the most important facts could pass the barriers which an imperfect navigation of the ocean, or a diversity of languages, had thrown between nations. Now, even the petty quarrels and frolics of students in a German or French university find their way, in the course of a few weeks, into the columns of an American newspaper. Then, a century would pass by, before even a Shakspeare was justly estimated beyond the confines of his native land; while now, we daily find, on title pages, the united names of publishers in three or four different nations, and in both continents. Thus rapidly does knowledge of every kind now diffuse itself over the globe, and extend the circle of civilization.
In comparison with the present state of the world, how small was the theatre on which the gods of Grecian fable and the heroes of Grecian history performed their parts in that interesting drama! During the period of Roman history, it is true, the field of civilization had become much more enlarged; but, in our own times, it has extended over both hemispheres, and science gathers contributions from every quarter of the globe. It is therefore become necessary, that every well-informed man, who would keep his relative place during this advance of society, should possess himself of many kinds of knowledge, which might have been dispensed with in former periods; the different sciences and arts, closely connected as they have ever been, having now more common bonds of union than in any preceding age. Considerations of this nature induced the German editors to project a work, which should furnish the general reader with all the information, that should be necessary to make him acquainted with the events and discoveries of interest, which did not happen to fall within the range of his particular studies.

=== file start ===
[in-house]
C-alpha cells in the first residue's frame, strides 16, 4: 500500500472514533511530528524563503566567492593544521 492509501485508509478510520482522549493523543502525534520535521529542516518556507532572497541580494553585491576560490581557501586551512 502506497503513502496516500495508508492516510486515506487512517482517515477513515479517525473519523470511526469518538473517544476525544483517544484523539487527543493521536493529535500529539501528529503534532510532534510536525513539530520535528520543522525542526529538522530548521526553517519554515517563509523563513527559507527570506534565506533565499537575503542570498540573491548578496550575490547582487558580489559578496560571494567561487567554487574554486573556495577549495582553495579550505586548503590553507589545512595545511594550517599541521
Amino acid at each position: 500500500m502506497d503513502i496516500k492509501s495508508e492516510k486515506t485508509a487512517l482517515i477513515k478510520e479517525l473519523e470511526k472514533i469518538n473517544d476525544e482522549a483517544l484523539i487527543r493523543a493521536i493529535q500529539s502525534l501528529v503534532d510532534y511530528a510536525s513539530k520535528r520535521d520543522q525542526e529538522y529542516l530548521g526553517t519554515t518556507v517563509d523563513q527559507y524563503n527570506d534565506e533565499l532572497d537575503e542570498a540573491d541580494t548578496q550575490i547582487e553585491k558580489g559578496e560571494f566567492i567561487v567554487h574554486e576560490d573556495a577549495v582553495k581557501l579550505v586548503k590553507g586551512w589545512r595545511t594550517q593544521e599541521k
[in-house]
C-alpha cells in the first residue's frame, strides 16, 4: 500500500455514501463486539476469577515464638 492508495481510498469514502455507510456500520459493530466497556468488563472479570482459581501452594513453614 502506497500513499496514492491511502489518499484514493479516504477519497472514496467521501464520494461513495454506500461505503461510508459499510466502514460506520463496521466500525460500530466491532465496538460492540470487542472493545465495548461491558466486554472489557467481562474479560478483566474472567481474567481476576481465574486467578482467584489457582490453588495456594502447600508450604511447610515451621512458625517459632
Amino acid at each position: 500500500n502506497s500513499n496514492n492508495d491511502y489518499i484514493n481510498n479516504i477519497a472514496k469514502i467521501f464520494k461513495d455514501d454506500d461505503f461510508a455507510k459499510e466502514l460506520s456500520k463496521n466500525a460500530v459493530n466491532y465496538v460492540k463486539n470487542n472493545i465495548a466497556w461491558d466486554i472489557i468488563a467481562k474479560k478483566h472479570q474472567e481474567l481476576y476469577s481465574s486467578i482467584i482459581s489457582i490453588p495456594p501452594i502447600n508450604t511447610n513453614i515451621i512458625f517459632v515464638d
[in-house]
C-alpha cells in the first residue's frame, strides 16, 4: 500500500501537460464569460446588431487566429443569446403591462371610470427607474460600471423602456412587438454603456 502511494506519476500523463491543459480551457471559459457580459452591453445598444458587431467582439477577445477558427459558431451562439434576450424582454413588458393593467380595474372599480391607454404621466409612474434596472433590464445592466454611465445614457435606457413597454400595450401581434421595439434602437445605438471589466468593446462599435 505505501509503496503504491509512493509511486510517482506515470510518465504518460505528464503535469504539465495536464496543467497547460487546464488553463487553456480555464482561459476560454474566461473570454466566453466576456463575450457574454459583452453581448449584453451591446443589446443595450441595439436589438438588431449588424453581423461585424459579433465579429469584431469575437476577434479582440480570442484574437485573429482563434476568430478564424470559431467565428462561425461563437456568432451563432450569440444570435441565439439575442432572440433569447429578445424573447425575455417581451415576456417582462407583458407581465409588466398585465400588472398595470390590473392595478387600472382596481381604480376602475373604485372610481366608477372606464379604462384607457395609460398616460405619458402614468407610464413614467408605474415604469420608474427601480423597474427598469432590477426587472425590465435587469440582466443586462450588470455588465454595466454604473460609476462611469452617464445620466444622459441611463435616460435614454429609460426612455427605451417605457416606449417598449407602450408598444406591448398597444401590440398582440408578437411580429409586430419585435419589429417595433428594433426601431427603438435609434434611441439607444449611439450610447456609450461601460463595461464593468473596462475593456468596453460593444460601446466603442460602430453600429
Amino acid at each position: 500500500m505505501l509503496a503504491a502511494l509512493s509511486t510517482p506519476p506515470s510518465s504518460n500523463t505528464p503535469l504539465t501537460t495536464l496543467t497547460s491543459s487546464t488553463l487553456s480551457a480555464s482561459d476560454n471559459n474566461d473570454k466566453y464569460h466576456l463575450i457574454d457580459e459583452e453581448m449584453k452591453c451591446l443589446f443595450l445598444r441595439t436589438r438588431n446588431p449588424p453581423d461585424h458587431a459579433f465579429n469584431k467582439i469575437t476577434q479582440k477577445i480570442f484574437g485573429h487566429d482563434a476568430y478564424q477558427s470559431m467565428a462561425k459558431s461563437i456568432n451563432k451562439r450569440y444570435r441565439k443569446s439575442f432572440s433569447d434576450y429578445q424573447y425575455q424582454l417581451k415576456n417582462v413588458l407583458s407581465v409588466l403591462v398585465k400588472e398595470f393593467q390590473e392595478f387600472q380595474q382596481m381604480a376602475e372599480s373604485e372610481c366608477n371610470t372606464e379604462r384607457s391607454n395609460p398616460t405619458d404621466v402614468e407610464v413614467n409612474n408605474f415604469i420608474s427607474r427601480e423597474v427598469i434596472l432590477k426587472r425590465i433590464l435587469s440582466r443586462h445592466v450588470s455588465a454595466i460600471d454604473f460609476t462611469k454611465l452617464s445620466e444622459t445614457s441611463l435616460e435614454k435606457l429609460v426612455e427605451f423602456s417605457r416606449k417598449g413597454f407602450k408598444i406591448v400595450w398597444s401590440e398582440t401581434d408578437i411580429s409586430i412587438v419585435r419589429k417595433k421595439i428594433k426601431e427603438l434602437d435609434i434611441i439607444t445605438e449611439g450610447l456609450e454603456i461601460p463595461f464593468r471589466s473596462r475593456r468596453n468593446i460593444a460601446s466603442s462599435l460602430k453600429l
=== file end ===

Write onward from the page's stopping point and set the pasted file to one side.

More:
For the plan of this Encyclopedia we are indebted to the late Mr. Brockhaus, a bookseller of eminence at Leipsic, who was the publisher, and, at the same time, the principal editor. He called it the ConversationLexicon, as being a work chiefly designed for the use of persons, who would take a part in the conversation or society of the well-informed
circles. The character of the work, however, has been, to a certain degree, changed by numerous improvements in each successive edition; and its original title has therefore ceased to be strictly appropriate. But, as the book had become well known, and gained its well-deserved popularity, under that name, it was thought inexpedient to reject its original appellation: it is accordingly included in its new title-Allgemeine deutsche Real- Encyklopædie für die gebildeten Stände. (Conversations-Lexikon.) Leipzig: F. A. Brockhaus. 1827-29.